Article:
Globalization has brought with it an onslaught of amazing advancements and conveniences. One of the more commonly recognized (and highly debated) aspects of this modern global market, is the outsourcing of materials and labor. While shipping jobs overseas may cut costs and allow various logistical advantages to materialize, there’s a shadowy side to this international endeavor, and it goes well beyond economical impacts and job numbers. Markets around the globe have been flooded with inexpensive foreign products, many of which are little more than knock-offs of the real deal, with the tire market being one of the more heavily scrutinized sectors.
But does the average driver really give a shit? Not really. The masses want the cheapest product possible, and to hell with how or where it’s made. Longevity? If a consumable product like a tire is cheap as chips, lifespan takes a proverbial back seat. The result? An ass-load of inexpensive rubber rolling around on the highways, as low prices continue to take the podium.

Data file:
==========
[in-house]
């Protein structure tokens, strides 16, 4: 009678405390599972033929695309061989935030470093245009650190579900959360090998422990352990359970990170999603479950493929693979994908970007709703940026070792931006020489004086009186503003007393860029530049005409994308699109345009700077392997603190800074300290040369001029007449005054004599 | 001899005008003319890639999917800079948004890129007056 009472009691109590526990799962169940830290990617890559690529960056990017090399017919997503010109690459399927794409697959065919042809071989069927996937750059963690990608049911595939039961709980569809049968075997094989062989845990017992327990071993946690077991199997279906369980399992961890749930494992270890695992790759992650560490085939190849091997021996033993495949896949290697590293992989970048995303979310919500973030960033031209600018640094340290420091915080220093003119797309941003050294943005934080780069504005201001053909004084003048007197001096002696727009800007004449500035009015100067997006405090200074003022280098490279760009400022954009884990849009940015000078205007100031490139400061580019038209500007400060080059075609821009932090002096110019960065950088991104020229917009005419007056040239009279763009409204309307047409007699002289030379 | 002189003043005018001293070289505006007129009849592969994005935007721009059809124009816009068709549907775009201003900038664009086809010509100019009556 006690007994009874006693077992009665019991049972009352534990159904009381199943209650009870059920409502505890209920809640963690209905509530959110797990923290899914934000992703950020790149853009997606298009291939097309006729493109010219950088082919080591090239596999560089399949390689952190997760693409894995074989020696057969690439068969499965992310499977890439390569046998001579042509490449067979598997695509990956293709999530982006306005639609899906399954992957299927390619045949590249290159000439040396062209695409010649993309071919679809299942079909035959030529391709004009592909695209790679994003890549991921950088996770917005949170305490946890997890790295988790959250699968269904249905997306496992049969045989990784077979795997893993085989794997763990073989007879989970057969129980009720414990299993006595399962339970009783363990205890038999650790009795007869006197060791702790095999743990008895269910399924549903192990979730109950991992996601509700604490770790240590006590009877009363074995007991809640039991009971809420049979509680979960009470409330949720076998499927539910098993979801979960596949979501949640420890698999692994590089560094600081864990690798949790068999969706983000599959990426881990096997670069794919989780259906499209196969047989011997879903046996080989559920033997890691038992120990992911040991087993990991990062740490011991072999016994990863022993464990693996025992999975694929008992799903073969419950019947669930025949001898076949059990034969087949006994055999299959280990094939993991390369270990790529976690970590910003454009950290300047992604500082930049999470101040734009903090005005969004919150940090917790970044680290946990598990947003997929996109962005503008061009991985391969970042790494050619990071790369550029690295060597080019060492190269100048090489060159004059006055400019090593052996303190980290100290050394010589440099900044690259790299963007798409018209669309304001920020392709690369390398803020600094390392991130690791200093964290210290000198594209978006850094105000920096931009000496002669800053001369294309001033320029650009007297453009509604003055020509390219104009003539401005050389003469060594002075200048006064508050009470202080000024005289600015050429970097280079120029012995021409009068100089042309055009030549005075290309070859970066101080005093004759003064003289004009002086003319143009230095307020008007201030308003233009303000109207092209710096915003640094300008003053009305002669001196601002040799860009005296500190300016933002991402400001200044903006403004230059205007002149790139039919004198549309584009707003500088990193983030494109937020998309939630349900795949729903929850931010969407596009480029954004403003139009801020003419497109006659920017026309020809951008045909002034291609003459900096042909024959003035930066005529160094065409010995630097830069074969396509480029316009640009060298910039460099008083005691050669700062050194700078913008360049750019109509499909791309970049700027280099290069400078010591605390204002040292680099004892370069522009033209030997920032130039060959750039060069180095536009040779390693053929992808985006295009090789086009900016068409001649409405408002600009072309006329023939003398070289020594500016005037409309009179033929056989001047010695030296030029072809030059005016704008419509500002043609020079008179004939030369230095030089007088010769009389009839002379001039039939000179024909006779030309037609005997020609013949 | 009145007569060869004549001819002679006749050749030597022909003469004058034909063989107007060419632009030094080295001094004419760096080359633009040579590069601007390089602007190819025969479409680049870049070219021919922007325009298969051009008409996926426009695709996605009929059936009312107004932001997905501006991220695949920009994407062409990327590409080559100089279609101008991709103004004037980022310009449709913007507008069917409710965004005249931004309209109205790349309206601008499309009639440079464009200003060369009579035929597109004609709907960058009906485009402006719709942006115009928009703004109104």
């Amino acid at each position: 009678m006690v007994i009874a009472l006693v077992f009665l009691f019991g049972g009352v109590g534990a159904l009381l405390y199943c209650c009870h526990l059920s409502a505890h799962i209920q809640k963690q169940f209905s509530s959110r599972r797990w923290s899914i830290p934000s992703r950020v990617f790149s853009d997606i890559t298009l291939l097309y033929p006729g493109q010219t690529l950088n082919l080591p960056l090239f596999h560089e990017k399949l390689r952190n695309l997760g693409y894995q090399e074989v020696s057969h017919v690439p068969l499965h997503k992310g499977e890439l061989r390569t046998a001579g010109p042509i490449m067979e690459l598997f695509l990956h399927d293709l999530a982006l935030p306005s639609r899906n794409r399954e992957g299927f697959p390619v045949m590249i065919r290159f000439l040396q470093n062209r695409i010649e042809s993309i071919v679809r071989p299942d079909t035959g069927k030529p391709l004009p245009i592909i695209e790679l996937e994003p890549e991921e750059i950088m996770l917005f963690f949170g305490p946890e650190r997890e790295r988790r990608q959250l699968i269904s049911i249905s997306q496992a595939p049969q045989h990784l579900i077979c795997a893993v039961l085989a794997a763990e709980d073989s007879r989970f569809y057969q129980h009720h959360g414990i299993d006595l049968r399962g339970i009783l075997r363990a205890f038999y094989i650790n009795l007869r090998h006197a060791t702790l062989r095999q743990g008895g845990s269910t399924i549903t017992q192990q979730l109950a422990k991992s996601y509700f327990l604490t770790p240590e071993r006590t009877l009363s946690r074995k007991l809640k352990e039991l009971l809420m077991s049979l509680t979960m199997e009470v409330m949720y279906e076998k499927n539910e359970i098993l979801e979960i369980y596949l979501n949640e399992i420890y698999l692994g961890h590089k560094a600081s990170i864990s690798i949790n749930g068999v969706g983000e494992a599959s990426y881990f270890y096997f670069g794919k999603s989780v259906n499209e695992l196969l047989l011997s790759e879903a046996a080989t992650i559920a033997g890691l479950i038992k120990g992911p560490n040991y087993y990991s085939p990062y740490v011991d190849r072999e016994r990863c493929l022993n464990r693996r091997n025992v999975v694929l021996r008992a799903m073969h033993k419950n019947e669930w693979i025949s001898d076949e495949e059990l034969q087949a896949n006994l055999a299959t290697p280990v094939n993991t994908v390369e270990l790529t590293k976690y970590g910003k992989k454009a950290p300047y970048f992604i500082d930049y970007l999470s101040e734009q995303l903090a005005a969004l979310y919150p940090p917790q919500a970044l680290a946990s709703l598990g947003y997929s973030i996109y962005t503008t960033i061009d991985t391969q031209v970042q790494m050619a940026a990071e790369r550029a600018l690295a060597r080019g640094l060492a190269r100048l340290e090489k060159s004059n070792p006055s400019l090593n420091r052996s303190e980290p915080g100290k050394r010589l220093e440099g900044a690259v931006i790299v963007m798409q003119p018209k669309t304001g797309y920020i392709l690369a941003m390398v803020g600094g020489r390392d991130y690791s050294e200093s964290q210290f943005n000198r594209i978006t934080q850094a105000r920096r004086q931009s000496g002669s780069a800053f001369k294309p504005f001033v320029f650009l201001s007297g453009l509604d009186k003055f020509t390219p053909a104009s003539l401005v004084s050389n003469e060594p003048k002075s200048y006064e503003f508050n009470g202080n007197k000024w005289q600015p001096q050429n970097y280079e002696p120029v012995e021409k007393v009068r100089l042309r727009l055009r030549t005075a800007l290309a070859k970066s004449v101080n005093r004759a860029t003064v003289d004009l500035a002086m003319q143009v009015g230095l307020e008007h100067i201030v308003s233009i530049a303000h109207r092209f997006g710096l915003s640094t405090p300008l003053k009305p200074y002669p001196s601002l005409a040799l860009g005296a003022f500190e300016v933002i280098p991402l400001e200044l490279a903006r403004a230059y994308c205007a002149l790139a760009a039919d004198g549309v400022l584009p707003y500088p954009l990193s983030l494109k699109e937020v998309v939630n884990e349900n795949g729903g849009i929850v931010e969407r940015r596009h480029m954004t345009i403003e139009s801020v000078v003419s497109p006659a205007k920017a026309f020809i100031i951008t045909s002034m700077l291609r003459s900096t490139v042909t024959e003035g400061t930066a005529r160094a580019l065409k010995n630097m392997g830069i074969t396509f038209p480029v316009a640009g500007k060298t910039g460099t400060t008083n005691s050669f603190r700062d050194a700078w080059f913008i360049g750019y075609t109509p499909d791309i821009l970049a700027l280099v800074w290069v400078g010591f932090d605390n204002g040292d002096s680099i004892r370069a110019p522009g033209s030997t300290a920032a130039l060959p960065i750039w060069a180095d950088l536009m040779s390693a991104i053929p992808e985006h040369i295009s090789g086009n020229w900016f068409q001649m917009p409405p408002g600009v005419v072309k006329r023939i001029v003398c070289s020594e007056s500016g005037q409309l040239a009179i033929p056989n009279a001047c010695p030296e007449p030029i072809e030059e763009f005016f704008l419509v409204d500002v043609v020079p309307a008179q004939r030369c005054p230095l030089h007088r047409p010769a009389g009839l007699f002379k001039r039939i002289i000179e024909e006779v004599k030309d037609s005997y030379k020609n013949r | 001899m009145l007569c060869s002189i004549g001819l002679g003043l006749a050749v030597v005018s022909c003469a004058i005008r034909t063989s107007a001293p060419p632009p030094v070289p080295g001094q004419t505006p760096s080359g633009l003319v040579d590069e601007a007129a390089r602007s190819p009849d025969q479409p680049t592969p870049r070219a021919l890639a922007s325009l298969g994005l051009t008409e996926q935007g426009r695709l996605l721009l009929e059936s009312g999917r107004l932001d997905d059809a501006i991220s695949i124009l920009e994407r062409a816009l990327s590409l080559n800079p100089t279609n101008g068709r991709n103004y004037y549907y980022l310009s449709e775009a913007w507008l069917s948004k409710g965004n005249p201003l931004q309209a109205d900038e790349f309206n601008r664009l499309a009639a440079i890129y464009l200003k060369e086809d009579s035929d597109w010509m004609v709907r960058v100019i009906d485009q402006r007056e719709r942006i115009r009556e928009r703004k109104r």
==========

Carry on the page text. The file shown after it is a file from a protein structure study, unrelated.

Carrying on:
So are budget tires any good? That depends upon the model of tire, the driver’s priorities, and the sort of driving they do.
What used to be a shadowy grey area within the automotive arena has emerged into the spotlight. And while many purists will continue to only run the rubber they recognize, budget-minded drivers have been quick to jump on the inexpensive tire bandwagon. Low prices, respectable warranties, good reviews, and attractive rebates all make for a very enticing offer.
Reputable online sellers and local brick-and-mortar shops are helping fuel this cheap tire buying craze, by making these products readily available to the masses. This is why conducting some research before committing to a fresh batch of rubber is pretty much mandatory shopping etiquette. No one wants to be rolling around on a set of sticky time bombs, so digging into the details and figuring out what’s best for your budget is going to require some pondering.